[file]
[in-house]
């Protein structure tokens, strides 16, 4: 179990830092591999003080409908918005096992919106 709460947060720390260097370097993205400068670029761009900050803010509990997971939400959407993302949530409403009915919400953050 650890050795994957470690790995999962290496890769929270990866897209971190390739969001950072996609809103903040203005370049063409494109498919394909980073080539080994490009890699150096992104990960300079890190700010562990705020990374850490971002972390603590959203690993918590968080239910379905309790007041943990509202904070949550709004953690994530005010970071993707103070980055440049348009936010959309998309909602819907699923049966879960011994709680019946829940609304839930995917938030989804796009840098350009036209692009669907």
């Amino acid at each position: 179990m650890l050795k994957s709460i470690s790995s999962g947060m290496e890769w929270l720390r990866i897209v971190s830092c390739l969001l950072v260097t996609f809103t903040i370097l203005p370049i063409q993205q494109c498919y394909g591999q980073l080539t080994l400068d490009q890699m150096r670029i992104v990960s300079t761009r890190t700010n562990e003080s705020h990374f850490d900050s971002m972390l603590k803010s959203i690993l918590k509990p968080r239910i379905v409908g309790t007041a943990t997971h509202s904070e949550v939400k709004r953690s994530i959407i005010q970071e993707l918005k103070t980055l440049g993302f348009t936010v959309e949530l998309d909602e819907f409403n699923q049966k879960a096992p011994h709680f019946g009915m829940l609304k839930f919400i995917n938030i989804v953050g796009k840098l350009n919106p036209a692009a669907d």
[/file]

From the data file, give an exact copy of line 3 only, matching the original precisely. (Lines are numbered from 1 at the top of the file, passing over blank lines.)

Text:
């Amino acid at each position: 179990m650890l050795k994957s709460i470690s790995s999962g947060m290496e890769w929270l720390r990866i897209v971190s830092c390739l969001l950072v260097t996609f809103t903040i370097l203005p370049i063409q993205q494109c498919y394909g591999q980073l080539t080994l400068d490009q890699m150096r670029i992104v990960s300079t761009r890190t700010n562990e003080s705020h990374f850490d900050s971002m972390l603590k803010s959203i690993l918590k509990p968080r239910i379905v409908g309790t007041a943990t997971h509202s904070e949550v939400k709004r953690s994530i959407i005010q970071e993707l918005k103070t980055l440049g993302f348009t936010v959309e949530l998309d909602e819907f409403n699923q049966k879960a096992p011994h709680f019946g009915m829940l609304k839930f919400i995917n938030i989804v953050g796009k840098l350009n919106p036209a692009a669907d």